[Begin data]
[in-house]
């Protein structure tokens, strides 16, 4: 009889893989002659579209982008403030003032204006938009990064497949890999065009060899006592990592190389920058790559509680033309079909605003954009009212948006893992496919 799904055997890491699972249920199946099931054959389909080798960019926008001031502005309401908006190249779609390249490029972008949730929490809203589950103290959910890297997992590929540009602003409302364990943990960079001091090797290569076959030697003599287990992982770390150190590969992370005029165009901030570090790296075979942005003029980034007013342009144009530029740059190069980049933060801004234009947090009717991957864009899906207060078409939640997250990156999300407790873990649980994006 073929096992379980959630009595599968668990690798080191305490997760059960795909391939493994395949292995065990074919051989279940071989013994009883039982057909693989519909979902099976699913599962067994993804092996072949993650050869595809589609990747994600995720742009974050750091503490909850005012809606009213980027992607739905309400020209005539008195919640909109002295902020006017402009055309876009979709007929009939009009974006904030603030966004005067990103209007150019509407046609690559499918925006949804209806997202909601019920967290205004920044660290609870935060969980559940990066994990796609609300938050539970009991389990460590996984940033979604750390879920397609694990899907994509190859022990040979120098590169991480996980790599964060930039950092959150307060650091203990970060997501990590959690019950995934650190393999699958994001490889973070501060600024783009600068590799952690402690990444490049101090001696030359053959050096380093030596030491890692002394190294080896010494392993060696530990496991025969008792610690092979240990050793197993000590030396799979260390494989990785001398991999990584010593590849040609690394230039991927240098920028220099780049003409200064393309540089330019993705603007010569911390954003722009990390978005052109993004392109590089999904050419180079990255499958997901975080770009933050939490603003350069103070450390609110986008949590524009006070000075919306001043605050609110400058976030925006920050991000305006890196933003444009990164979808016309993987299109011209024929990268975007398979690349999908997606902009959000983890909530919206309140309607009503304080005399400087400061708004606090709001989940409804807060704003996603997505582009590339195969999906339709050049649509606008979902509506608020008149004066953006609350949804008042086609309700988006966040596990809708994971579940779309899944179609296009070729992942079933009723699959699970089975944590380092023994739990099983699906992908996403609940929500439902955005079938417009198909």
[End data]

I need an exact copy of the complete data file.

[in-house]
């Protein structure tokens, strides 16, 4: 009889893989002659579209982008403030003032204006938009990064497949890999065009060899006592990592190389920058790559509680033309079909605003954009009212948006893992496919 799904055997890491699972249920199946099931054959389909080798960019926008001031502005309401908006190249779609390249490029972008949730929490809203589950103290959910890297997992590929540009602003409302364990943990960079001091090797290569076959030697003599287990992982770390150190590969992370005029165009901030570090790296075979942005003029980034007013342009144009530029740059190069980049933060801004234009947090009717991957864009899906207060078409939640997250990156999300407790873990649980994006 073929096992379980959630009595599968668990690798080191305490997760059960795909391939493994395949292995065990074919051989279940071989013994009883039982057909693989519909979902099976699913599962067994993804092996072949993650050869595809589609990747994600995720742009974050750091503490909850005012809606009213980027992607739905309400020209005539008195919640909109002295902020006017402009055309876009979709007929009939009009974006904030603030966004005067990103209007150019509407046609690559499918925006949804209806997202909601019920967290205004920044660290609870935060969980559940990066994990796609609300938050539970009991389990460590996984940033979604750390879920397609694990899907994509190859022990040979120098590169991480996980790599964060930039950092959150307060650091203990970060997501990590959690019950995934650190393999699958994001490889973070501060600024783009600068590799952690402690990444490049101090001696030359053959050096380093030596030491890692002394190294080896010494392993060696530990496991025969008792610690092979240990050793197993000590030396799979260390494989990785001398991999990584010593590849040609690394230039991927240098920028220099780049003409200064393309540089330019993705603007010569911390954003722009990390978005052109993004392109590089999904050419180079990255499958997901975080770009933050939490603003350069103070450390609110986008949590524009006070000075919306001043605050609110400058976030925006920050991000305006890196933003444009990164979808016309993987299109011209024929990268975007398979690349999908997606902009959000983890909530919206309140309607009503304080005399400087400061708004606090709001989940409804807060704003996603997505582009590339195969999906339709050049649509606008979902509506608020008149004066953006609350949804008042086609309700988006966040596990809708994971579940779309899944179609296009070729992942079933009723699959699970089975944590380092023994739990099983699906992908996403609940929500439902955005079938417009198909």